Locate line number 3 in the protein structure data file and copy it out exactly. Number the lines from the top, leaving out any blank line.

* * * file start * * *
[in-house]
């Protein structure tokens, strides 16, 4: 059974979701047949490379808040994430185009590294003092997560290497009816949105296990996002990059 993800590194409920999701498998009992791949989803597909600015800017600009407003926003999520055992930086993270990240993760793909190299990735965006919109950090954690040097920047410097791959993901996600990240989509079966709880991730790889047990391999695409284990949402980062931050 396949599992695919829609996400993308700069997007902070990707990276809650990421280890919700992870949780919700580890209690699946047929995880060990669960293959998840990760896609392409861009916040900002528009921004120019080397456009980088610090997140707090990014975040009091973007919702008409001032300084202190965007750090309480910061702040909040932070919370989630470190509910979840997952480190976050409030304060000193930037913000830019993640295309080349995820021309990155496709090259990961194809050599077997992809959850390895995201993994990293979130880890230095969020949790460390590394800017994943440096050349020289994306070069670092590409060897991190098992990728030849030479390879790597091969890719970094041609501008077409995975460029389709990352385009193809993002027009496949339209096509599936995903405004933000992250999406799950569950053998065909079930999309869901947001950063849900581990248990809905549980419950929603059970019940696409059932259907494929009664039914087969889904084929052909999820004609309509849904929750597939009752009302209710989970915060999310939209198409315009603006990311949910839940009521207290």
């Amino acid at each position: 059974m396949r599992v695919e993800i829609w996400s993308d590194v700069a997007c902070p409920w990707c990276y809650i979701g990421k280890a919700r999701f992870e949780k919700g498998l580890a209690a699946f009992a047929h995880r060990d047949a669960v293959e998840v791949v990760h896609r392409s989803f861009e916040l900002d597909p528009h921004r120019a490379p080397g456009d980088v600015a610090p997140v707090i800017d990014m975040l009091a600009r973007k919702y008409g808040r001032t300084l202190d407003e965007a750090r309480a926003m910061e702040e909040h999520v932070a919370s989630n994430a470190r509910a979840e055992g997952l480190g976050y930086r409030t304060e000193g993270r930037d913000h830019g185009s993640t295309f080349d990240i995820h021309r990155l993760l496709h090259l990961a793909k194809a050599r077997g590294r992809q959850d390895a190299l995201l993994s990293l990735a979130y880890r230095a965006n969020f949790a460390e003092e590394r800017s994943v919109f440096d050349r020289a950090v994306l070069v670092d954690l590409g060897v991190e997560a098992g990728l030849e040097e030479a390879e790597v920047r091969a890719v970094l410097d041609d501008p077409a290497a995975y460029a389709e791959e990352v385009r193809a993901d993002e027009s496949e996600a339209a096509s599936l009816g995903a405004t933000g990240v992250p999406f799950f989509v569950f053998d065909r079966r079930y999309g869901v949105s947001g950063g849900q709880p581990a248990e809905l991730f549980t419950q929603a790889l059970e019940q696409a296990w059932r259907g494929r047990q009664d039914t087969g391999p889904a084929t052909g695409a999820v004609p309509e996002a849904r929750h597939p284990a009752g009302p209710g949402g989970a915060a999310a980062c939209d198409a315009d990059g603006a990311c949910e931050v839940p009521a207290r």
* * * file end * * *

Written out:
């Amino acid at each position: 059974m396949r599992v695919e993800i829609w996400s993308d590194v700069a997007c902070p409920w990707c990276y809650i979701g990421k280890a919700r999701f992870e949780k919700g498998l580890a209690a699946f009992a047929h995880r060990d047949a669960v293959e998840v791949v990760h896609r392409s989803f861009e916040l900002d597909p528009h921004r120019a490379p080397g456009d980088v600015a610090p997140v707090i800017d990014m975040l009091a600009r973007k919702y008409g808040r001032t300084l202190d407003e965007a750090r309480a926003m910061e702040e909040h999520v932070a919370s989630n994430a470190r509910a979840e055992g997952l480190g976050y930086r409030t304060e000193g993270r930037d913000h830019g185009s993640t295309f080349d990240i995820h021309r990155l993760l496709h090259l990961a793909k194809a050599r077997g590294r992809q959850d390895a190299l995201l993994s990293l990735a979130y880890r230095a965006n969020f949790a460390e003092e590394r800017s994943v919109f440096d050349r020289a950090v994306l070069v670092d954690l590409g060897v991190e997560a098992g990728l030849e040097e030479a390879e790597v920047r091969a890719v970094l410097d041609d501008p077409a290497a995975y460029a389709e791959e990352v385009r193809a993901d993002e027009s496949e996600a339209a096509s599936l009816g995903a405004t933000g990240v992250p999406f799950f989509v569950f053998d065909r079966r079930y999309g869901v949105s947001g950063g849900q709880p581990a248990e809905l991730f549980t419950q929603a790889l059970e019940q696409a296990w059932r259907g494929r047990q009664d039914t087969g391999p889904a084929t052909g695409a999820v004609p309509e996002a849904r929750h597939p284990a009752g009302p209710g949402g989970a915060a999310a980062c939209d198409a315009d990059g603006a990311c949910e931050v839940p009521a207290r």